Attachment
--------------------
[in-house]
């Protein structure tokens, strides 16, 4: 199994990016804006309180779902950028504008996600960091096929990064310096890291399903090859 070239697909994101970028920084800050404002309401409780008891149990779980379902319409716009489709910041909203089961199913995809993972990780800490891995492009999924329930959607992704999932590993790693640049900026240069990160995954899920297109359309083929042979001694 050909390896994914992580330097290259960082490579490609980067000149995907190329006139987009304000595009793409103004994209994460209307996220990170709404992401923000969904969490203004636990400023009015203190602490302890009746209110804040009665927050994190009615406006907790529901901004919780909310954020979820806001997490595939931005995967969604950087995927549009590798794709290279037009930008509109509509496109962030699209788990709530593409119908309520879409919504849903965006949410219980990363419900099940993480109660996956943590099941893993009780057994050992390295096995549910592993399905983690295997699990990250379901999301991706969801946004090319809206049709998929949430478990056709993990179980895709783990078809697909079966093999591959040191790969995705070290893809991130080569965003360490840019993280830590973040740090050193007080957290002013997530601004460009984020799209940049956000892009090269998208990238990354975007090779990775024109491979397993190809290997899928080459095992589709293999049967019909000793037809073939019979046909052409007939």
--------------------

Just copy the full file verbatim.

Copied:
[in-house]
């Protein structure tokens, strides 16, 4: 199994990016804006309180779902950028504008996600960091096929990064310096890291399903090859 070239697909994101970028920084800050404002309401409780008891149990779980379902319409716009489709910041909203089961199913995809993972990780800490891995492009999924329930959607992704999932590993790693640049900026240069990160995954899920297109359309083929042979001694 050909390896994914992580330097290259960082490579490609980067000149995907190329006139987009304000595009793409103004994209994460209307996220990170709404992401923000969904969490203004636990400023009015203190602490302890009746209110804040009665927050994190009615406006907790529901901004919780909310954020979820806001997490595939931005995967969604950087995927549009590798794709290279037009930008509109509509496109962030699209788990709530593409119908309520879409919504849903965006949410219980990363419900099940993480109660996956943590099941893993009780057994050992390295096995549910592993399905983690295997699990990250379901999301991706969801946004090319809206049709998929949430478990056709993990179980895709783990078809697909079966093999591959040191790969995705070290893809991130080569965003360490840019993280830590973040740090050193007080957290002013997530601004460009984020799209940049956000892009090269998208990238990354975007090779990775024109491979397993190809290997899928080459095992589709293999049967019909000793037809073939019979046909052409007939």